Launching this Christmas on BBC1 in the UK and worldwide on Netflix, the new version of Watership Down is touted as the first primetime animated drama. The creative team behind the project gathered at Content London 2018 to discuss how the series originated and the challenges they faced along the way.
Watership Down is a beloved 1972 novel by Richard Adams that was first translated for the screen six years later as an iconic animated movie famed for the Art Garfunkel song Bright Eyes and with a reputation for terrifying younger viewers.
Now, 40 years after the film was first released, a new adaptation has gone back to Adams’ original text to retell the story for a new generation across four hours of television – one that promises to be much less scary.
Set in the idyllic rural landscape of southern England, this tale of adventure, courage and survival follows a band of rabbits as they face the intrusion of man and the certain destruction of their home. Led by a stout-hearted pair of brothers, they journey forth from their native Sandleford Warren through the harrowing trials posed by predators and adversaries, towards a promised land and a better society.
Stars such as James McAvoy (Hazel), Nicholas Hoult (Fiver), John Boyega (Bigwig), Gemma Arterton (Clover) and Olivia Colman (Strawberry) have leant their voices to the project, which is written by Tom Bidwell, directed by Noam Murro and co-directed by Alan Short and Seamus Malone for BBC1 in the UK and Netflix worldwide. The producers are 42 and Biscuit Entertainment.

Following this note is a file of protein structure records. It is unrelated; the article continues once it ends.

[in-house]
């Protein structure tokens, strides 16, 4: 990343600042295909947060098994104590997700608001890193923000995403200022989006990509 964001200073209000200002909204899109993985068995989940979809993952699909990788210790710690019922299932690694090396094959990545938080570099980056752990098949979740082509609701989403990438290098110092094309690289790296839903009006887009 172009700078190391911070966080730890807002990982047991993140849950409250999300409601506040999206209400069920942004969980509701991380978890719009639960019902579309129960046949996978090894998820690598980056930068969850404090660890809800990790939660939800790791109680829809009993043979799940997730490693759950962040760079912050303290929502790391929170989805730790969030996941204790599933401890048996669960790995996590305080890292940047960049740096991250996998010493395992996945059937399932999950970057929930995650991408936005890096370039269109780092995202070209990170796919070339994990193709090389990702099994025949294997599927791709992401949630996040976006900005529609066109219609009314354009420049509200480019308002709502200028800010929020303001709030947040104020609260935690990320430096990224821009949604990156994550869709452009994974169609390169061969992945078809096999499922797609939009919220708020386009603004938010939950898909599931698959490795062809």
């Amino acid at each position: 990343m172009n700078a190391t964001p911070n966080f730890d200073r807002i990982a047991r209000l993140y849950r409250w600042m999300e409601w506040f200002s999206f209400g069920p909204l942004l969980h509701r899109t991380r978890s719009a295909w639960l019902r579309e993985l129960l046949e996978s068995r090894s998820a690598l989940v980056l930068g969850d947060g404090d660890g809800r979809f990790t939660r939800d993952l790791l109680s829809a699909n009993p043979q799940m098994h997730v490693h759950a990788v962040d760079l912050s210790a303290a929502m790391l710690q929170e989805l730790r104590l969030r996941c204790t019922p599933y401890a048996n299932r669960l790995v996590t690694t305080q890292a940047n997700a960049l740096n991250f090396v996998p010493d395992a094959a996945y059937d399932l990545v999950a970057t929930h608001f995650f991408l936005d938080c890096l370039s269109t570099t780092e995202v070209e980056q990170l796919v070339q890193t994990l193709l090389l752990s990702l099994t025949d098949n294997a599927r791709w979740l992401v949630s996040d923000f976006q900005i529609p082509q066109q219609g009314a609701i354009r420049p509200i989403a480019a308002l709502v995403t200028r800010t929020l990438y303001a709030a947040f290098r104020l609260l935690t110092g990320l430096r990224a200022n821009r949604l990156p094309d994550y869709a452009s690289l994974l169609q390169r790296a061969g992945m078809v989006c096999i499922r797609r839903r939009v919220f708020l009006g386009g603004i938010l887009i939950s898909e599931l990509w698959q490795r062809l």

Watership Down was the subject of a case study at Content London 2018, where Murro, Bidwell, executive producer Rory Aitken, former BBC commissioning editor Matthew Read and Larry Tanz, VP of global originals at Netflix, discussed the making of the series.
In the beginning…
Noam Murro, director: I wasn’t one of those kids who read it when I was young. I grew up in Israel and got it fairly late in life. My friend suggested I read it, and I fell in love with it. That started a quest to get the rights for it, and at the start I thought of doing it as a feature. But bringing it to 42, we decided to do it as a four-part series, as the book can be served much better. The idea wasn’t to remake the film but reimagine the book. That’s really what this was all about.
Rory Aitken, executive producer, 42: It’s been a long process, it hasn’t been easy and we ended up pioneering something because it’s the first animated primetime hour-long drama series ever made, which we didn’t know at the time. It was the most extraordinary experience because of the sheer quality [of partners], the brand and the love for the book – and everybody said yes. We rang up Matthew [Read] at the BBC and said, ‘Watership Down.’ I think he just said one word, which was ‘yes.’ We talked about writers and our first choice was Tom [Bidwell]. He said it was one of his favourite books of all time and, further down the process, it was the same with the actors. Everybody just responded like that, which was extraordinary. If it wasn’t Watership Down, it might have been almost impossible to make.
Matthew Read, former BBC drama commissioning editor: When I was a kid, everyone was into Star Wars, but Watership Down was like Star Wars to me. I went to see it at the cinema 12 times and I was really obsessed with the film. I didn’t see it as a kids’ film, I saw it as an action movie. Years later, I read the book and realised there was a very different version of Watership Down. I love the film and still do, but the book is much more about nature and solidarity. Were the BBC sitting around waiting for a big animated show? Definitely not – but the idea was if you have something good enough, we’d figure out a way. I had a genuine heartfelt enthusiasm and just tried to back them in whatever shape or form I could.